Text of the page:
We have also shown that TRF4 is recruited to the Pol III-transcribed U-snRNA and 7SL RNA genes. The regulatory elements of these genes are unusual in that a gene internal element acts in concert with upstream A and B boxes located in a divergently oriented tRNA gene (10
). At this time, TRF4 is the only known transcription factor involved in Pol III-mediated transcription in trypanosomatids. Similar to the SL RNA genes, we do not know whether TRF4 binds directly to DNA in the U-snRNA or 7SL RNA promoters or whether the observed recruitment is mediated by auxiliary factors.
Having established that T. brucei
TRF4 binds to promoters mediating transcription by all three nuclear RNA polymerases, we went on to ask whether TRF4 is also involved in Pol II transcription of protein-coding genes. Genome sequencing projects have underscored that protein-coding genes in trypanosomatids are organized in large directional clusters that most likely give rise to polycistronic pre-mRNAs (9
). Although the genome data also exposed putative Pol II promoters at points of diverging clusters, experimental evidence for the existence of promoters in such regions is restricted to a single report (26
). In addition, at this time Pol II is the only known component of the machinery transcribing protein-coding genes in trypanosomes.
Due to the apparent absence of a bona fide TBP in the kinetoplastid databases, we hypothesized that TRF4 might lead us to putative transcription initiation sites by Pol II. Thus, we took a limited global approach and searched for regions in the genome that recruit both Pol II and TRF4. Using ChIP DNA to screen a genomic phage library, we indeed uncovered 27 regions in the T. brucei genome that bind Pol II and TRF4. As predicted, a subset of the positive results corresponded to the SL RNA gene. The regions in the remaining 10 isolates were all mapped to clusters of protein-coding regions.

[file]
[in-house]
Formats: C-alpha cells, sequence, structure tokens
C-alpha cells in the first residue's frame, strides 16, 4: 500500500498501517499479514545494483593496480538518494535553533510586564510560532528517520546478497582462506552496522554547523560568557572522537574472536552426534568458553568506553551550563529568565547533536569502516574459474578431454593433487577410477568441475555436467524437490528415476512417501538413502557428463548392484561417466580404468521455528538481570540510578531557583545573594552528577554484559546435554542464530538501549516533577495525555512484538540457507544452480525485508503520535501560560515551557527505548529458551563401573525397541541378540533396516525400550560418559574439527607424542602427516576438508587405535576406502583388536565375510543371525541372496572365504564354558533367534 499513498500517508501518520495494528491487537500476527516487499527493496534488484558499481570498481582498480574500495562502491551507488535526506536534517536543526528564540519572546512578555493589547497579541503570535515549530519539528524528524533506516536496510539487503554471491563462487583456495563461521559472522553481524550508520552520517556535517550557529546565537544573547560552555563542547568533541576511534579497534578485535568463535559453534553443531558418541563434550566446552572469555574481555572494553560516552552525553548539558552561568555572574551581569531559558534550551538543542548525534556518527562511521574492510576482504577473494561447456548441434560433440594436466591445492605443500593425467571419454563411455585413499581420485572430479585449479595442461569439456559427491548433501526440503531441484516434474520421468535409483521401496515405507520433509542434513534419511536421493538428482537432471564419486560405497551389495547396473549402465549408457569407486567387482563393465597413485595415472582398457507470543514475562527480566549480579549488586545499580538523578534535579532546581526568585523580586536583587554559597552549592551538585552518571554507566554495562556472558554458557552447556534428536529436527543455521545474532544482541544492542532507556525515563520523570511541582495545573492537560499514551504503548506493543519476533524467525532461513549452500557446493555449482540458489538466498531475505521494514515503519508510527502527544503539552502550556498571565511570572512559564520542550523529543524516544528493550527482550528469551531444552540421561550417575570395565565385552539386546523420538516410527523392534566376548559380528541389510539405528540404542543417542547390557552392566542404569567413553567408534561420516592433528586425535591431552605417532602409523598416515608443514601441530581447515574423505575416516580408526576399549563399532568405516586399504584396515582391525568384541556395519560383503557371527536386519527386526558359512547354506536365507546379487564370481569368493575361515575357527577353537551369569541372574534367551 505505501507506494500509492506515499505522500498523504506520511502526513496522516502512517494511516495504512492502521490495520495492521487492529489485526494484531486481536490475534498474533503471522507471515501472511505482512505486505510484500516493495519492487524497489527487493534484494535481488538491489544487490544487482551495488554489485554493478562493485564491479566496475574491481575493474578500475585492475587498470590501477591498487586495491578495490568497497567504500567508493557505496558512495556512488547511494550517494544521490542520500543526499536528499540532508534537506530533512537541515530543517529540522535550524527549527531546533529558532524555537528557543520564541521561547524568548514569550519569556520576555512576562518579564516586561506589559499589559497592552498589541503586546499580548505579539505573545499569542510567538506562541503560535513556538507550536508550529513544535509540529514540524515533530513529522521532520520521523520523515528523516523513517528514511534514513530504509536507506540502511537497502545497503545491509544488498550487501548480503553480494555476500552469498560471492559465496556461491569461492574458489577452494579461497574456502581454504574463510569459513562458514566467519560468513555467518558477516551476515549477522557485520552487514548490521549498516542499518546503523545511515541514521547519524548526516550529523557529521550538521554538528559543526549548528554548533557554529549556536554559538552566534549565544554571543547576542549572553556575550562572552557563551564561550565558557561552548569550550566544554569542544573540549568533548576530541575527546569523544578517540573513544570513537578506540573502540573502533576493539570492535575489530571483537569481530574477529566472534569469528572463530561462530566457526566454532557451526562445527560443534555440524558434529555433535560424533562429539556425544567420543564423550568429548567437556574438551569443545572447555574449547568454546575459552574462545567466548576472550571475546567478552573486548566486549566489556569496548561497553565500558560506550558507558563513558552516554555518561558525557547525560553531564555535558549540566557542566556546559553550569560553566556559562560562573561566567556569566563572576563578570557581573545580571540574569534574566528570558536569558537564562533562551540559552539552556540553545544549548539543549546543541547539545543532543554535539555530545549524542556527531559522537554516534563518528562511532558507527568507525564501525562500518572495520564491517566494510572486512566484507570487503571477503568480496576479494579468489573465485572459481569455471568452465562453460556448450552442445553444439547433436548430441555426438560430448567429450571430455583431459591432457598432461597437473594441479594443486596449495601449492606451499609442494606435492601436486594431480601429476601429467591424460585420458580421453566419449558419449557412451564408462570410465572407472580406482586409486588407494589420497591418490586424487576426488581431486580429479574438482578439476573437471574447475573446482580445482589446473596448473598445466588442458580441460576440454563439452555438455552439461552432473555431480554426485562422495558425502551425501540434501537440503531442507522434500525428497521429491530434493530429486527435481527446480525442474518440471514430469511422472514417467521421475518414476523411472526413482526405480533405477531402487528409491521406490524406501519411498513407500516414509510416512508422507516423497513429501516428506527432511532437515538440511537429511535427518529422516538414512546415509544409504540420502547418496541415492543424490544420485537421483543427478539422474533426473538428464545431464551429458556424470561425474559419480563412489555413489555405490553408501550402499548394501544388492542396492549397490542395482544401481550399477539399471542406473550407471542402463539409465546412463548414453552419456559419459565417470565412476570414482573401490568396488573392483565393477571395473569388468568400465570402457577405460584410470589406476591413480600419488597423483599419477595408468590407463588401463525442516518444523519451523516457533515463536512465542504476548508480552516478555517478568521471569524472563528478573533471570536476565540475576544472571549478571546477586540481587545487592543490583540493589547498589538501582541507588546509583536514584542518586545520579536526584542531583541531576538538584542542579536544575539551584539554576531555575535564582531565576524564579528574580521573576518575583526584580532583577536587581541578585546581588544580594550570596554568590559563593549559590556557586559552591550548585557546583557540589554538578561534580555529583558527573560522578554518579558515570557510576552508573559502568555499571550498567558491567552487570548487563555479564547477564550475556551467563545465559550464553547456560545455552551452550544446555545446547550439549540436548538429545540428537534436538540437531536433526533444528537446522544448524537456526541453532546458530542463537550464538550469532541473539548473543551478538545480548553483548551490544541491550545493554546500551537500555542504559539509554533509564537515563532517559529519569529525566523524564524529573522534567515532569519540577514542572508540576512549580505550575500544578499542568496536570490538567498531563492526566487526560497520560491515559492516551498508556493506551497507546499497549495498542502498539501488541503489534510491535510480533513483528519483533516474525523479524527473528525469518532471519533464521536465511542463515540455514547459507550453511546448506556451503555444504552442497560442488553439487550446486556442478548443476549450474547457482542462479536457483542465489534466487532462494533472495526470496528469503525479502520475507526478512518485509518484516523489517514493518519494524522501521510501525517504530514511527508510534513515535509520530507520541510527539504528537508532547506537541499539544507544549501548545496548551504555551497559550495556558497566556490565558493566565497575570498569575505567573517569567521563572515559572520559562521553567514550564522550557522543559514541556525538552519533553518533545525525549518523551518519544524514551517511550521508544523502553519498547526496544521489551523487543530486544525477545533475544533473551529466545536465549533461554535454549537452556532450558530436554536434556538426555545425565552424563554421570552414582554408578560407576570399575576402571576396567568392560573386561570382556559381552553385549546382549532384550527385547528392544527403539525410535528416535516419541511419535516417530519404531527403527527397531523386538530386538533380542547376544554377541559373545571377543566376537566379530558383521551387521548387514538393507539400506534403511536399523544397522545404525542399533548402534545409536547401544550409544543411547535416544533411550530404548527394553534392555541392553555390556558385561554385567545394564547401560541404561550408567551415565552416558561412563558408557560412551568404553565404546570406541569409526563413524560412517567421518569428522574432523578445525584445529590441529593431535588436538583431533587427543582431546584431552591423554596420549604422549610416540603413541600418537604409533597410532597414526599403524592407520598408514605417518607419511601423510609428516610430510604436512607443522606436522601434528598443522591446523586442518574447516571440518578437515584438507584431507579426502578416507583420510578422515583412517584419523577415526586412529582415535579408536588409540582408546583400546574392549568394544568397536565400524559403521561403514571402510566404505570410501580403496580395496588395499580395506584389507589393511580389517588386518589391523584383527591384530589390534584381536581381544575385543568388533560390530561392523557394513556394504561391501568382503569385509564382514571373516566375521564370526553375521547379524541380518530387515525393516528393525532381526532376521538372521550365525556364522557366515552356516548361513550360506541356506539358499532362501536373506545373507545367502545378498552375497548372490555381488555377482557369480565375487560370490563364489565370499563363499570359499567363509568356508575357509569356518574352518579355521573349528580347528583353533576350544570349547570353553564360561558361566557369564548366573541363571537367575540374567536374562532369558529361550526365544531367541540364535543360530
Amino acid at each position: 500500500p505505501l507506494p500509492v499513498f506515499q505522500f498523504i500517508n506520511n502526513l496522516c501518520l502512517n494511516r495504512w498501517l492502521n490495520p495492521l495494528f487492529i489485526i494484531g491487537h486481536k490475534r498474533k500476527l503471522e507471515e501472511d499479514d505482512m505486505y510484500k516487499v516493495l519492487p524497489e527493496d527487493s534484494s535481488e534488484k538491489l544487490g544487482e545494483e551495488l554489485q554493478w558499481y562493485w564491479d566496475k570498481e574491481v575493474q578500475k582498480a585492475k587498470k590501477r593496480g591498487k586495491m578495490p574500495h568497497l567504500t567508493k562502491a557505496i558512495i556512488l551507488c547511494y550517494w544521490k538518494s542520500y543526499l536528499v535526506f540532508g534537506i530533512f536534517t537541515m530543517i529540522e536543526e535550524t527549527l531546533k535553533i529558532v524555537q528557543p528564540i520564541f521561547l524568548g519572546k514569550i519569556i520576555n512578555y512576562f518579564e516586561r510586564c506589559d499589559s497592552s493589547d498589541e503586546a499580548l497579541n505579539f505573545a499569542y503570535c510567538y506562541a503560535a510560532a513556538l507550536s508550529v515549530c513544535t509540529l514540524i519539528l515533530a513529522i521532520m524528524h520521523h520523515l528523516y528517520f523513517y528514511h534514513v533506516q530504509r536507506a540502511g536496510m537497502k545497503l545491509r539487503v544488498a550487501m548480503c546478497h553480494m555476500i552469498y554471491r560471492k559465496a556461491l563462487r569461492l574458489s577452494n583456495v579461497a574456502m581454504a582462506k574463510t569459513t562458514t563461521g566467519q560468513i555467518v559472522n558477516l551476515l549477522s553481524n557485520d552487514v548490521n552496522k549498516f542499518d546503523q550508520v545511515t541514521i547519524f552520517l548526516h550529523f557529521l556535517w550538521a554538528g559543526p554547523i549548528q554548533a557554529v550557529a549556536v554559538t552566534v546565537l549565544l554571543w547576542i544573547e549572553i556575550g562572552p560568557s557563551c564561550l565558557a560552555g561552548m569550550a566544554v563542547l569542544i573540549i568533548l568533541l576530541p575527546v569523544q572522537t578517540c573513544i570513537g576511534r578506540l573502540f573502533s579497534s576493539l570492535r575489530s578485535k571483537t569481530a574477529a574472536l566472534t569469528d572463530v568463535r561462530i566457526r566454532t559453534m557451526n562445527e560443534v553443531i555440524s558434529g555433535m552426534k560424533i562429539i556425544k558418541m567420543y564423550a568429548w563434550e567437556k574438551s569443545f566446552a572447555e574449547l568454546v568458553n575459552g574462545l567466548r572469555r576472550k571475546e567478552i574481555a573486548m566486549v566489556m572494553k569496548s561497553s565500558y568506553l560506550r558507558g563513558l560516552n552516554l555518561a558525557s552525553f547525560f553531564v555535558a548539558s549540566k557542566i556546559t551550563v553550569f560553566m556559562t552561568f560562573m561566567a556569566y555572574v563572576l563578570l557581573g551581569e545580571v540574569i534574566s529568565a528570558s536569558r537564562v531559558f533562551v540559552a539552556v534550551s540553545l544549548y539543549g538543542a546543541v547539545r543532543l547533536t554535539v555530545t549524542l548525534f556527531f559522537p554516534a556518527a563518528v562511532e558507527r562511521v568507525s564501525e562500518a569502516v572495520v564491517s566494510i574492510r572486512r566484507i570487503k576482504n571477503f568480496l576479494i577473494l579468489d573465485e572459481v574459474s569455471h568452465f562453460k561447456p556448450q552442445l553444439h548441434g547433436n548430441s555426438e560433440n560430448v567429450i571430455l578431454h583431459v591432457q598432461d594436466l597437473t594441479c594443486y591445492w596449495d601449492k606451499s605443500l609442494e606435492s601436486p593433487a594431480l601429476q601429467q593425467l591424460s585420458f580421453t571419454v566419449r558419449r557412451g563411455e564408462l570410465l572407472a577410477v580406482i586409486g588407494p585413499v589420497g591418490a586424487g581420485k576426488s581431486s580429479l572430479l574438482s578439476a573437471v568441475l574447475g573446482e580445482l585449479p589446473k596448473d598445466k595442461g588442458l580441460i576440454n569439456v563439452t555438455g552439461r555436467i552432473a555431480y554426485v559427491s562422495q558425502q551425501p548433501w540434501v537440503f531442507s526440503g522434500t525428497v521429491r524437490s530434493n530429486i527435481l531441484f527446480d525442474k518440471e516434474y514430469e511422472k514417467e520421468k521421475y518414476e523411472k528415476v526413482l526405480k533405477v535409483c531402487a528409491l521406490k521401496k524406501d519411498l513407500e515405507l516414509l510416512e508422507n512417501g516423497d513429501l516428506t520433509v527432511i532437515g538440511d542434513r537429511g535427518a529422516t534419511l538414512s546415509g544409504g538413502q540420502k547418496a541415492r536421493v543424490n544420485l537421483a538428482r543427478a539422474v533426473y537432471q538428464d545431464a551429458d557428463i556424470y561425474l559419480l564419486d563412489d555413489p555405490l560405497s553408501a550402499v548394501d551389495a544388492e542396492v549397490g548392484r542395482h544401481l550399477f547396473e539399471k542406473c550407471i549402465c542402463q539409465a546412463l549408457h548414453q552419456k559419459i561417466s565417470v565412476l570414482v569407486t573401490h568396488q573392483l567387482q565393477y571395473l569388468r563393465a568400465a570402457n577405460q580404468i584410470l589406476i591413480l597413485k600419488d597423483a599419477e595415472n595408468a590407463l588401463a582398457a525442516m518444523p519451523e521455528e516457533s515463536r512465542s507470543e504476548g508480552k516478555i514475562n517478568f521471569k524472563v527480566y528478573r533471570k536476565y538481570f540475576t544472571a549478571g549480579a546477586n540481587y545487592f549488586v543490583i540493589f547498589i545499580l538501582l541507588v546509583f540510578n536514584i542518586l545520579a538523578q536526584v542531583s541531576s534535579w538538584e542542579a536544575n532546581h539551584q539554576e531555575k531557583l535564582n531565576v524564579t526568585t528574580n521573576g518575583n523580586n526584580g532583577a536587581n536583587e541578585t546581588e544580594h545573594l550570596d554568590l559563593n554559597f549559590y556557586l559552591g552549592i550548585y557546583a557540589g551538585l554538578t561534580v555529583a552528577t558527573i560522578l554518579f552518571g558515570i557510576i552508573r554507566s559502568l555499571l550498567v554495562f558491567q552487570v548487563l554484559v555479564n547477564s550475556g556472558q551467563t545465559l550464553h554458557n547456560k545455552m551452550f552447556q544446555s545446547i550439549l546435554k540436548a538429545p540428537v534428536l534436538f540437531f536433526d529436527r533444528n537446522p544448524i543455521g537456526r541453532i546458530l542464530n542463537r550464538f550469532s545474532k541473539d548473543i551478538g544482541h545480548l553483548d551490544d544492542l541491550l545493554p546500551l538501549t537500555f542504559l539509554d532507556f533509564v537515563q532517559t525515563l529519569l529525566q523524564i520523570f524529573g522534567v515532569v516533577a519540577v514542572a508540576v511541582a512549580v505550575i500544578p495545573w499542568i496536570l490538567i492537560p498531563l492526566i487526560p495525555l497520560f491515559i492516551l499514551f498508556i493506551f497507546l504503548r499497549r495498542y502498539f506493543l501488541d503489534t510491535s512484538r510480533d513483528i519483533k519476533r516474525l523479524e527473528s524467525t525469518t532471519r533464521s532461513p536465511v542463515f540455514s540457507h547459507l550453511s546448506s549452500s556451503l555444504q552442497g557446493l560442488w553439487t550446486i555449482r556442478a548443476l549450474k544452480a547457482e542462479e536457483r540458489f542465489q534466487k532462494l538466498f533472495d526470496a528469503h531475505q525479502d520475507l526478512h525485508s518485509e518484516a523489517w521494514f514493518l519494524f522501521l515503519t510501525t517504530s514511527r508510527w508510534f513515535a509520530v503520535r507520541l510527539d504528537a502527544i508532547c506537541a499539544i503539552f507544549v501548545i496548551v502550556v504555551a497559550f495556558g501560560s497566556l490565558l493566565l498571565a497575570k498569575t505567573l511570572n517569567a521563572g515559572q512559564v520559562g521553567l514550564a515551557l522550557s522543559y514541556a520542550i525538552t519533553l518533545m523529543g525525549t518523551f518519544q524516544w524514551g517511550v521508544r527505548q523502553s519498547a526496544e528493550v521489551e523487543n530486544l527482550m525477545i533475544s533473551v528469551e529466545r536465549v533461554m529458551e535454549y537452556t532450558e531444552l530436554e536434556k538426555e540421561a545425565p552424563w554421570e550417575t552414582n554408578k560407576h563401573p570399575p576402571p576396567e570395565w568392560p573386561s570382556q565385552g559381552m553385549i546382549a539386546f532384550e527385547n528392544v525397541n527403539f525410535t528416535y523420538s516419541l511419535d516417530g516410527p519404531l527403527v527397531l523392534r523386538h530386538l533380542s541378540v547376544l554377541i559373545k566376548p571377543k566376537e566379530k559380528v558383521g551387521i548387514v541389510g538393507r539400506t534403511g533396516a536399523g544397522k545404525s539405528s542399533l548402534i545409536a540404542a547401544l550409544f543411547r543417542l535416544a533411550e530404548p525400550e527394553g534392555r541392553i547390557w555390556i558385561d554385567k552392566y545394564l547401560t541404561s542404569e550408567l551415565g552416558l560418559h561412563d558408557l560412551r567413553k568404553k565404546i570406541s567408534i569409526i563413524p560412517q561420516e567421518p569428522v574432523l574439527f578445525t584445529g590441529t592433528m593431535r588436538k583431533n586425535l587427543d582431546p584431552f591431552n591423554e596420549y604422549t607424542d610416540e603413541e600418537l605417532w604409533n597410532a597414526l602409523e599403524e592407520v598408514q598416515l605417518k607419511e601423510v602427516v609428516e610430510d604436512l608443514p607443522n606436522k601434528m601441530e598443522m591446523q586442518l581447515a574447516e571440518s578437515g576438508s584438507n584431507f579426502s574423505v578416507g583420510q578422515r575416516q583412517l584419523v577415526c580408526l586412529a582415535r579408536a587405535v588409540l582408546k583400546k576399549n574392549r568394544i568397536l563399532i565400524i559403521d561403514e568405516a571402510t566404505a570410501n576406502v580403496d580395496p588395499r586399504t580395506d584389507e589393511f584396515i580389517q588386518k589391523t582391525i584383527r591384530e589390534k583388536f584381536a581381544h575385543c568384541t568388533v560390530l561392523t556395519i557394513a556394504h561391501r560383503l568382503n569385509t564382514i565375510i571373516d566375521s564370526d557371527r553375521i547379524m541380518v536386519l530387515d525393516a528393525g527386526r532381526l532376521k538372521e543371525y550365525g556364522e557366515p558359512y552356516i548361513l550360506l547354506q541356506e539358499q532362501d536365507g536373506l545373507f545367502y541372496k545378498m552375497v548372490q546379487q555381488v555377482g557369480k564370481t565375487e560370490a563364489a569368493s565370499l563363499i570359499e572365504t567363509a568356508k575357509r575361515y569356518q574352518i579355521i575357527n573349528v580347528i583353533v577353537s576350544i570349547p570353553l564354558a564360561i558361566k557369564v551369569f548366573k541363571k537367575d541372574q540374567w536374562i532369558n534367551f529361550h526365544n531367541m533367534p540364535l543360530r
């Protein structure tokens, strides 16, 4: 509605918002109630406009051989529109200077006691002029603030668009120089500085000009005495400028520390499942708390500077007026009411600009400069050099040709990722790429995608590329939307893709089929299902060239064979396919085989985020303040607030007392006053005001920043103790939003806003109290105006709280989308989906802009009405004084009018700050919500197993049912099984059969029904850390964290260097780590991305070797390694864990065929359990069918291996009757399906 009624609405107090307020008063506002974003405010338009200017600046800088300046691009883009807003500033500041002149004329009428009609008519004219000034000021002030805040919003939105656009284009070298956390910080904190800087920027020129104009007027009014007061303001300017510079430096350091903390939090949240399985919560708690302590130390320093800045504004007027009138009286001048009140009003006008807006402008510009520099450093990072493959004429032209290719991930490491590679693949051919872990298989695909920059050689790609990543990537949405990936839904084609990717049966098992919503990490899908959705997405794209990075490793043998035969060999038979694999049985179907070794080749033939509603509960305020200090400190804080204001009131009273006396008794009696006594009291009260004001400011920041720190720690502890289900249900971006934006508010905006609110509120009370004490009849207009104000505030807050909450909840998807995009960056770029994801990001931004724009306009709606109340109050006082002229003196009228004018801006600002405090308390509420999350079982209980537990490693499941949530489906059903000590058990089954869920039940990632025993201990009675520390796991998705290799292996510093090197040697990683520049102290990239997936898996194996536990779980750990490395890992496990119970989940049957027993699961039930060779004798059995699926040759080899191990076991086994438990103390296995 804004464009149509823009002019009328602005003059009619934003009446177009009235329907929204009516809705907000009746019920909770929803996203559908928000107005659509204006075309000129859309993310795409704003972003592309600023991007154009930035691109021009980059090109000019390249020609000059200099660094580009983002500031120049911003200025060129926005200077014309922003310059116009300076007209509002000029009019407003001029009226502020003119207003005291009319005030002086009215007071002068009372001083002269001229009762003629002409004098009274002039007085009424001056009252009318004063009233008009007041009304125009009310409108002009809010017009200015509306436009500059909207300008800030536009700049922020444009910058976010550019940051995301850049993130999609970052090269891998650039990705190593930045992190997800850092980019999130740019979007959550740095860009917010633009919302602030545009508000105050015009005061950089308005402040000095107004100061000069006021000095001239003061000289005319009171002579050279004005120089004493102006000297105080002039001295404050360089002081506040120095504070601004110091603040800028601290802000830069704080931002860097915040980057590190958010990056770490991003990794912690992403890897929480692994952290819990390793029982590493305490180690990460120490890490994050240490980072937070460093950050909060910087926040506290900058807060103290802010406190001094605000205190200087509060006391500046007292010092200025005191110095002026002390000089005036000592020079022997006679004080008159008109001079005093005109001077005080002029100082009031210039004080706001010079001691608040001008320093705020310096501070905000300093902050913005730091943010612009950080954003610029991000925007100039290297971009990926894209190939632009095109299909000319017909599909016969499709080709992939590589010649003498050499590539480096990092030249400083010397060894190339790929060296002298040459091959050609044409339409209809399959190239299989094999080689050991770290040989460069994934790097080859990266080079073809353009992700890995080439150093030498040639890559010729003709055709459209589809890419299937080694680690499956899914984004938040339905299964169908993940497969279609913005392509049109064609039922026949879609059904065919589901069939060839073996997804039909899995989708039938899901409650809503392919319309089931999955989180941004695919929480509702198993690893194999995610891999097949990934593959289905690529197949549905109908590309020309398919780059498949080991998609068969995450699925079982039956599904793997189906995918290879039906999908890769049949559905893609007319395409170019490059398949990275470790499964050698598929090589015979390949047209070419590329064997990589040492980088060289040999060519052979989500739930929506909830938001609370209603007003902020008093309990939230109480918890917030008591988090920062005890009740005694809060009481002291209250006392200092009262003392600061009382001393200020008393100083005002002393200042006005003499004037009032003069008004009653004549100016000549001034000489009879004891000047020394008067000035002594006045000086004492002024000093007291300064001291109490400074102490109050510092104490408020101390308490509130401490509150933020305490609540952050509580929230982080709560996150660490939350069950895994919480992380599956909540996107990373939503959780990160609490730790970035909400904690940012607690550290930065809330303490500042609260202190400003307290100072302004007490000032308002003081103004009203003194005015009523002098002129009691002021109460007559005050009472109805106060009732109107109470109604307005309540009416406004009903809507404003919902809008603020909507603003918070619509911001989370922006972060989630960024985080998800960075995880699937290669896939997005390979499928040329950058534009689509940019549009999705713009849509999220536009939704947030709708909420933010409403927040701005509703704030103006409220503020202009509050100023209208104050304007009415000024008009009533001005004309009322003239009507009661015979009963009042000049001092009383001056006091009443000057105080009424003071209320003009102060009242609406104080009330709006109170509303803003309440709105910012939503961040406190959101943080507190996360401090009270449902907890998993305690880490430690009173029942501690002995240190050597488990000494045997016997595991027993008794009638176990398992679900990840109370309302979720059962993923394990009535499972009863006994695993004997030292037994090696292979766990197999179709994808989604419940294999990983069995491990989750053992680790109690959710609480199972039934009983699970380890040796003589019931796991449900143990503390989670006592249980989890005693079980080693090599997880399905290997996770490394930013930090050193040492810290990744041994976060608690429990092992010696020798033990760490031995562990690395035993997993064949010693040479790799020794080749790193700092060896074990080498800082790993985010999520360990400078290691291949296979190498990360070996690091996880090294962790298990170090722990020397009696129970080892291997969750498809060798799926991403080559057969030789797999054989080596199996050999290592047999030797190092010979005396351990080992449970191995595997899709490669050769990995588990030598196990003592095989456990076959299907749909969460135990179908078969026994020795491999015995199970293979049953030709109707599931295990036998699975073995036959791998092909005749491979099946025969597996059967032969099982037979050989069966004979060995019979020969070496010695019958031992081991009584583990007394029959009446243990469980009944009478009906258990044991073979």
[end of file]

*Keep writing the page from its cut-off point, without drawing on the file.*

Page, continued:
The unexpected result came when we realized that Pol II and TRF4 were binding to sequences near the 3′ ends of genes. Although perplexing at first, very recent studies in S. cerevisiae
and humans have uncovered scenarios, where transcription can initiate within coding regions. In one study, a mutation in Spt6, believed to be involved in transcription elongation, mRNA processing, and interaction with nucleosomes resulted in aberrant transcription initiation within coding regions (19
). In a second report, conditional inactivation of the Spt16 subunit of the FACT complex (named FACT for facilitates chromatin transcription) increased Pol II density, transcription, and TBP recruitment in the 3′ portion of certain genes (27
). Taken together, these observations were interpreted to mean that these factors contribute to the fidelity of Pol II transcription by repressing initiation at cryptic promoters. In both studies, transcription initiation at these cryptic sites generated a stable poly(A)-containing transcript.
In humans, the mapping of the binding sites for transcription factors Sp1, c-Myc, and p53 on chromosomes 21 and 22 uncovered a surprising number of sites (36%) lying within or near the 3′ ends of genes (4
). Furthermore, these regions produce stable noncoding RNAs, some of them overlapping with protein-coding transcripts. This is quite different from our results, since we have no evidence for the production of stable RNAs initiating at the 3′ ends of the Ptr1 and TR genes. One explanation for this difference could be that Pol II elongation is somehow arrested at these two loci, as evidenced by the synthesis of short nascent transcripts. It is worth pointing out that the Pol II, as well as TRF4, density at the 3′ ends of the Ptr1 and TR genes is extraordinarily high, compared to the surrounding coding regions, which remained at background levels and thus could not be measured (Fig. and data not shown). The significance of this pileup of Pol II and TRF4 is not clear at this time, but it would be interesting to test whether the recruitment of Pol II and TRF4 to these 3′-end regions can be manipulated, for instance by downregulating subunits of the T. brucei
FACT complex. Nevertheless, our results highlight once more that Pol II transcription of protein-coding genes in these organisms is highly unusual and far from understood.